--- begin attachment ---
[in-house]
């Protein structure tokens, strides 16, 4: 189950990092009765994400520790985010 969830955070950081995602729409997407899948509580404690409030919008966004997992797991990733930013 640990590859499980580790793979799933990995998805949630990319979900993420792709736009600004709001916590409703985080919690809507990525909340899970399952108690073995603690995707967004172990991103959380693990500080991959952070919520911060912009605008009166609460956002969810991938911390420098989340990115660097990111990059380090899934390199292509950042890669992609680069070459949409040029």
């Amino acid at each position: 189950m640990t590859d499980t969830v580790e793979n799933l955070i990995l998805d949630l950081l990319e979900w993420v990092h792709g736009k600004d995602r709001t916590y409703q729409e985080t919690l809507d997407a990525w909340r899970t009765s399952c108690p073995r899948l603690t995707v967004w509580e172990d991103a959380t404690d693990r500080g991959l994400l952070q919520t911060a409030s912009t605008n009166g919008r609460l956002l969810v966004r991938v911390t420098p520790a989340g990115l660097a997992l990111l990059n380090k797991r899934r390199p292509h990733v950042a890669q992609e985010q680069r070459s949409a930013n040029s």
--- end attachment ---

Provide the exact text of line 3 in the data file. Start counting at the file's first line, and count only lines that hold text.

């Amino acid at each position: 189950m640990t590859d499980t969830v580790e793979n799933l955070i990995l998805d949630l950081l990319e979900w993420v990092h792709g736009k600004d995602r709001t916590y409703q729409e985080t919690l809507d997407a990525w909340r899970t009765s399952c108690p073995r899948l603690t995707v967004w509580e172990d991103a959380t404690d693990r500080g991959l994400l952070q919520t911060a409030s912009t605008n009166g919008r609460l956002l969810v966004r991938v911390t420098p520790a989340g990115l660097a997992l990111l990059n380090k797991r899934r390199p292509h990733v950042a890669q992609e985010q680069r070459s949409a930013n040029s």